Monday, 3 November 2014

Book Review - Salesforce.com Customization Handbook

5986EN Salesforce com Customization Handbook Cover

(Disclaimer : I didn’t purchase my copy of this book - I was sent a copy to review by Packt Publishing)

The Salesforce.com Customization Handbook is written by a couple of people whose names will be familiar to members of the Salesforce community - Rakesh Gupta and Sagar Pareek, who previously collaborated (see what I did there) on Developing Applications with Salesforce Chatter.

The book covers a number of common areas of configuration/customisation, including user management, security settings, email administration, business process automation, data management and reports and dashboards. From the perspective of someone getting started with Salesforce, (who has maybe been dropped in at the deep end and become the de facto administrator when their company decided to buy licenses) this is a useful guide to the setup areas that should be concentrated on, including some non-obvious candidates such as truncating custom objects and mass transferring approval processes.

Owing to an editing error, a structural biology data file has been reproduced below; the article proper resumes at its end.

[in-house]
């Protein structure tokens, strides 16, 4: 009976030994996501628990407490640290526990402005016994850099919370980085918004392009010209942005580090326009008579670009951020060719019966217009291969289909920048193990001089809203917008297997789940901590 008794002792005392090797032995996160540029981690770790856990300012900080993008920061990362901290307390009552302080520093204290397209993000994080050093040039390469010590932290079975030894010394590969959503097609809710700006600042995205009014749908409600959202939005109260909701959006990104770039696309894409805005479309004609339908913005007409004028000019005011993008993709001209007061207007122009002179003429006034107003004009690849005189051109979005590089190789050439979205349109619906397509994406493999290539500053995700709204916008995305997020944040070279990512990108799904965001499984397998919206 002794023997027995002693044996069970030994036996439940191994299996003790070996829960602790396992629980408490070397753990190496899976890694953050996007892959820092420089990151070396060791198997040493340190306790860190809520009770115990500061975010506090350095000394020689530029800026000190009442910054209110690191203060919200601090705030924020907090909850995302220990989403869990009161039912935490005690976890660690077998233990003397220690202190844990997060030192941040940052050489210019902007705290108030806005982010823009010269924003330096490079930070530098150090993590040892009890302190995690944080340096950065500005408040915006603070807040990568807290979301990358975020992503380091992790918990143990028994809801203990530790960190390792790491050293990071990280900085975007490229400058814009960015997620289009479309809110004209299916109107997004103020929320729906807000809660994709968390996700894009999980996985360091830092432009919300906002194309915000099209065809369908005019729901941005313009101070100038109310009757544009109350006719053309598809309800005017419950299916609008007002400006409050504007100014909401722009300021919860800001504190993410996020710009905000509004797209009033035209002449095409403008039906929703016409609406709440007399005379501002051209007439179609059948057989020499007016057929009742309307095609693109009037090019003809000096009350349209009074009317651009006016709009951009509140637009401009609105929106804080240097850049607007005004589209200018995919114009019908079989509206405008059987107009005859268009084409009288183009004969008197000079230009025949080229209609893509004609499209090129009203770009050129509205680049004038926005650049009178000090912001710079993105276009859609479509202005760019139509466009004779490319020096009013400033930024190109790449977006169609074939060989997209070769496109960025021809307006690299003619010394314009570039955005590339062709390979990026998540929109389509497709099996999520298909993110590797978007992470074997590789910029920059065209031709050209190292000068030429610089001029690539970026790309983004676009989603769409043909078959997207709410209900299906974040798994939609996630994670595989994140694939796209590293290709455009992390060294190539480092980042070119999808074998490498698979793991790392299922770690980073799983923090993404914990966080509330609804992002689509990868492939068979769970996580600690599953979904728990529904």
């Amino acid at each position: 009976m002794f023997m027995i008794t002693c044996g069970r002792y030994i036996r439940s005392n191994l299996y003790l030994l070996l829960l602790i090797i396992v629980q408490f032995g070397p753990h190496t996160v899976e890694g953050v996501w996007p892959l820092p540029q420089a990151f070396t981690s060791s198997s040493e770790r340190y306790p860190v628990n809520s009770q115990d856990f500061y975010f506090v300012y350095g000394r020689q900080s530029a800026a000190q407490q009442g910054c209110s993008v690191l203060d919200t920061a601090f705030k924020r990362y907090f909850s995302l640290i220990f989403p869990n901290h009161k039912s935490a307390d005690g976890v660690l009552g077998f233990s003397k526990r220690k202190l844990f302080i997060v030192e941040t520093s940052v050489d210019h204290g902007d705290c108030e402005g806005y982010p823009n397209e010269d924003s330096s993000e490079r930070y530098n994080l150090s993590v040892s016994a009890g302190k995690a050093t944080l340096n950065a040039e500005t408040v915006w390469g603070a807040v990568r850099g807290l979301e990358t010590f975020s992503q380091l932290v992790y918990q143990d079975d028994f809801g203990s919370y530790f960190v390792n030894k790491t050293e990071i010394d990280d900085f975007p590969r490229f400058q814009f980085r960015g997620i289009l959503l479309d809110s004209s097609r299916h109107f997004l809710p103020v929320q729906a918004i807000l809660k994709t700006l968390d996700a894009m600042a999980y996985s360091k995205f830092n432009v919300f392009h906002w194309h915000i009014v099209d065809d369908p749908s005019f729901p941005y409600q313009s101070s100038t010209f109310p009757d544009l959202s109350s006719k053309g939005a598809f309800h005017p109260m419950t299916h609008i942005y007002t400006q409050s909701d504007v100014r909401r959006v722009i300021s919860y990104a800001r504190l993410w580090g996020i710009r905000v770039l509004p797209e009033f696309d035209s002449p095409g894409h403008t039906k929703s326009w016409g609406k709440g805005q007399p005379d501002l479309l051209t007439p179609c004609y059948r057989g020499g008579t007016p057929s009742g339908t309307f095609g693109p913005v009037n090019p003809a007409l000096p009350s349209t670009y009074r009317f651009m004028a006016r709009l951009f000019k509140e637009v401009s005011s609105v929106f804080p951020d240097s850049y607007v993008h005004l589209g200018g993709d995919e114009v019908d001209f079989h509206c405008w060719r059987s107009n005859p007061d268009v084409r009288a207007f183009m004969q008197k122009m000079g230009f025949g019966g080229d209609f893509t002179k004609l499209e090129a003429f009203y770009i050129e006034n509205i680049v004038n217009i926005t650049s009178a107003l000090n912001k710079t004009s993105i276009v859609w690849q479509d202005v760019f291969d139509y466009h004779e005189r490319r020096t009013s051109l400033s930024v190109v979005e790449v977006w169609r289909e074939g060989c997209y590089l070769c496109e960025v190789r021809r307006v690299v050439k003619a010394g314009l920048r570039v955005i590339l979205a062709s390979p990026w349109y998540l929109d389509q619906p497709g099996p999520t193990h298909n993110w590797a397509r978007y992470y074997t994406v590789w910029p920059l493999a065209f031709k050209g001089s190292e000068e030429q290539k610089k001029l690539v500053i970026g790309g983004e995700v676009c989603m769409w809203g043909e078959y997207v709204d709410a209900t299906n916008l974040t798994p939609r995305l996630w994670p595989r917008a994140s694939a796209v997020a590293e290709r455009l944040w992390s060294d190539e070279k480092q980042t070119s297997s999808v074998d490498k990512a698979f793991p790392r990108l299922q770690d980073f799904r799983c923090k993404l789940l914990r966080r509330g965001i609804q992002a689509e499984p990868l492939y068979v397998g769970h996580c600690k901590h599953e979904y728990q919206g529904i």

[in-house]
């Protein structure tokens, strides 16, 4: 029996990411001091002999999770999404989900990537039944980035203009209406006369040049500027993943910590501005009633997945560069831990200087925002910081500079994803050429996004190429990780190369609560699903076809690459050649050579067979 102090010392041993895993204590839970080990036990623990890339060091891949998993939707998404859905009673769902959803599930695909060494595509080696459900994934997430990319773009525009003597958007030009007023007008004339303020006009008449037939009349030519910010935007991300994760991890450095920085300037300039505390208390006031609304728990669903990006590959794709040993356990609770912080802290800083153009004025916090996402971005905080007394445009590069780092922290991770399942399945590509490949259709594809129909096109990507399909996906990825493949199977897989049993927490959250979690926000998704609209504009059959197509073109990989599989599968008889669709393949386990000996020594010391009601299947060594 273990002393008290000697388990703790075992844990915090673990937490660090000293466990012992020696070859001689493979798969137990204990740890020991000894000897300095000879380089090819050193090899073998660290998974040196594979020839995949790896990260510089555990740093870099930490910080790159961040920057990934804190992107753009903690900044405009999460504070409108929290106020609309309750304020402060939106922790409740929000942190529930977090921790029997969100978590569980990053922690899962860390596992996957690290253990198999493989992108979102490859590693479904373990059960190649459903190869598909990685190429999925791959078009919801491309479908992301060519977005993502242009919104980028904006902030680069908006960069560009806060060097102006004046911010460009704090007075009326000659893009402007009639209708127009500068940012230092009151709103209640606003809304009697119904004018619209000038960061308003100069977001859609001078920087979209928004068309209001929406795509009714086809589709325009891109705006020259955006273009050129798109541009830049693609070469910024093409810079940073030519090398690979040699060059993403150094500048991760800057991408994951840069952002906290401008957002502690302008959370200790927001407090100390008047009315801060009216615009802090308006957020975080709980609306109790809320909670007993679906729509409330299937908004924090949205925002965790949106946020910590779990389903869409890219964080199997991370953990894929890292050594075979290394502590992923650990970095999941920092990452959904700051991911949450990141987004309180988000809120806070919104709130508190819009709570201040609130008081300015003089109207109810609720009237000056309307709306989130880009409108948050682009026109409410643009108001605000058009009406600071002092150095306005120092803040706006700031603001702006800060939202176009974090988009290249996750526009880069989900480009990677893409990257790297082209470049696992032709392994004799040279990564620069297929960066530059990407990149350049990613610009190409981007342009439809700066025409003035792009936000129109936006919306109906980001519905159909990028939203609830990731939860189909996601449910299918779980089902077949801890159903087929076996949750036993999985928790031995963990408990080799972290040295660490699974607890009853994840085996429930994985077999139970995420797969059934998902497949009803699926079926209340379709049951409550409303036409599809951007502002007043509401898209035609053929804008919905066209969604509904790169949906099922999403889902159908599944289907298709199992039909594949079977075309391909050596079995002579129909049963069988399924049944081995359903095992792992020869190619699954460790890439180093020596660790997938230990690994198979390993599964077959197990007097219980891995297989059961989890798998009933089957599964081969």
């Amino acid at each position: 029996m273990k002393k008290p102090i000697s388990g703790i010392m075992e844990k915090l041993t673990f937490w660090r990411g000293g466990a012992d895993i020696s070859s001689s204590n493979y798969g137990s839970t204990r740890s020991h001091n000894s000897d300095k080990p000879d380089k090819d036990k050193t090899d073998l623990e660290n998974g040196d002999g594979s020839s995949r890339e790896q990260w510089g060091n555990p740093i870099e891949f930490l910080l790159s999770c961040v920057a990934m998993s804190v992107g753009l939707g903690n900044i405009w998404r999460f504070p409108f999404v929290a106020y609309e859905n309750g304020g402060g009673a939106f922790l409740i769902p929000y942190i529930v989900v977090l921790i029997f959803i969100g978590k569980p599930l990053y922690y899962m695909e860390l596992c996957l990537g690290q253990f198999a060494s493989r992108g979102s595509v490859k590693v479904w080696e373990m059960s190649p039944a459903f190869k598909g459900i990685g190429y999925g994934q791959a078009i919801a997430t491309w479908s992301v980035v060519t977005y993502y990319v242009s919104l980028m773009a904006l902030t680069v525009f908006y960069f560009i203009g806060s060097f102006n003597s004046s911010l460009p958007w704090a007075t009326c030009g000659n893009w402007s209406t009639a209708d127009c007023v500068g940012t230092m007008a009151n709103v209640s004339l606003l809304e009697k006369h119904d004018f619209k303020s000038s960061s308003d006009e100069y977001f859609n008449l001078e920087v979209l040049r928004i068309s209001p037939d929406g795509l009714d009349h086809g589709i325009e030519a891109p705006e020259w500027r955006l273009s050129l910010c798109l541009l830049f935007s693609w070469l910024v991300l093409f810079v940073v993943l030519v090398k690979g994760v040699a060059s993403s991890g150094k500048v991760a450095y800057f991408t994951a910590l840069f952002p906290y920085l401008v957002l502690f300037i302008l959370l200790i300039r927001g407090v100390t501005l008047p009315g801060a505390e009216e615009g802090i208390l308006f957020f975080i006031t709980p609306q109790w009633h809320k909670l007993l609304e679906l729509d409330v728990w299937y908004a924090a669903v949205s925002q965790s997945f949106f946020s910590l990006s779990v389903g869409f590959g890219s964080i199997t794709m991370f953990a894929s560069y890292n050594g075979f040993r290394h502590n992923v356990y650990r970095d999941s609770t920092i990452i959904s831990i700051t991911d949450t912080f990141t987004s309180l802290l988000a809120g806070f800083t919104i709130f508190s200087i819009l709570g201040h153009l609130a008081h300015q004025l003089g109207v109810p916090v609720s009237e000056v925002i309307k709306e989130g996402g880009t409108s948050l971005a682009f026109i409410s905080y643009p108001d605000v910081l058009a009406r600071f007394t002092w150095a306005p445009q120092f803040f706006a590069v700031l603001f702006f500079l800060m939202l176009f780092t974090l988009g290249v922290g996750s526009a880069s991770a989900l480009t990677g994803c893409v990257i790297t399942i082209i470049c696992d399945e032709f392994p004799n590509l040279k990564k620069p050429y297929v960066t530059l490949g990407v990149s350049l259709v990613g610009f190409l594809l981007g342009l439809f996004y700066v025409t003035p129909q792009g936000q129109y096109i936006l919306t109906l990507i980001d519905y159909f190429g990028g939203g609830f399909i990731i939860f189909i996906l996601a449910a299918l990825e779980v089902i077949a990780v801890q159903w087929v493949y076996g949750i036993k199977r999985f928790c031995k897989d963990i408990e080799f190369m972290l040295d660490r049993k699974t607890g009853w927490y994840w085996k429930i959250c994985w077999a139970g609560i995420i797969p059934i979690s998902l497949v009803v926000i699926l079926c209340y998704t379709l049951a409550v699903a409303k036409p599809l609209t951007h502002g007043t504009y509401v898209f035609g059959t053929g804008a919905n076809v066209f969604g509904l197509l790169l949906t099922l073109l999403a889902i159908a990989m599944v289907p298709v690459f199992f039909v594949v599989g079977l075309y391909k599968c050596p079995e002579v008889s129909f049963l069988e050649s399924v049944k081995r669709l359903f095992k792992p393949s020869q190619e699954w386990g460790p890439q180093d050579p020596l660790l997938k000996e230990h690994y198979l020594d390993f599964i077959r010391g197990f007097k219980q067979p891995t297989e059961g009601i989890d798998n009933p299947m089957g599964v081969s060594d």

Where the book doesn’t live up to expectation is explaining the concepts behind what is being configured, or work through much in the way of real world examples, especially where there are multiple options.  For example, the chapter on Setting Up Deployment Processes introduces change sets, the Force.com IDE, and packages (both managed and unmanaged). What it doesn’t do is explain in what circumstances each of these would be an appropriate choice, or cover the advantages/disadvantages of one mechanism over another.  There’s also too much content that looks to be directly dropped in from the Salesforce help, or that simply repeats itself (that the Account Mailing Address field is used to store the company’s Mailing Address, for example, doesn’t really add any value).

In summary, this is a useful book for those getting started with Salesforce setup and customisation. However, with a little more focus on educating as well as informing it could have been so much more.

You can find out more about this book and purchase a copy on the Packt website.

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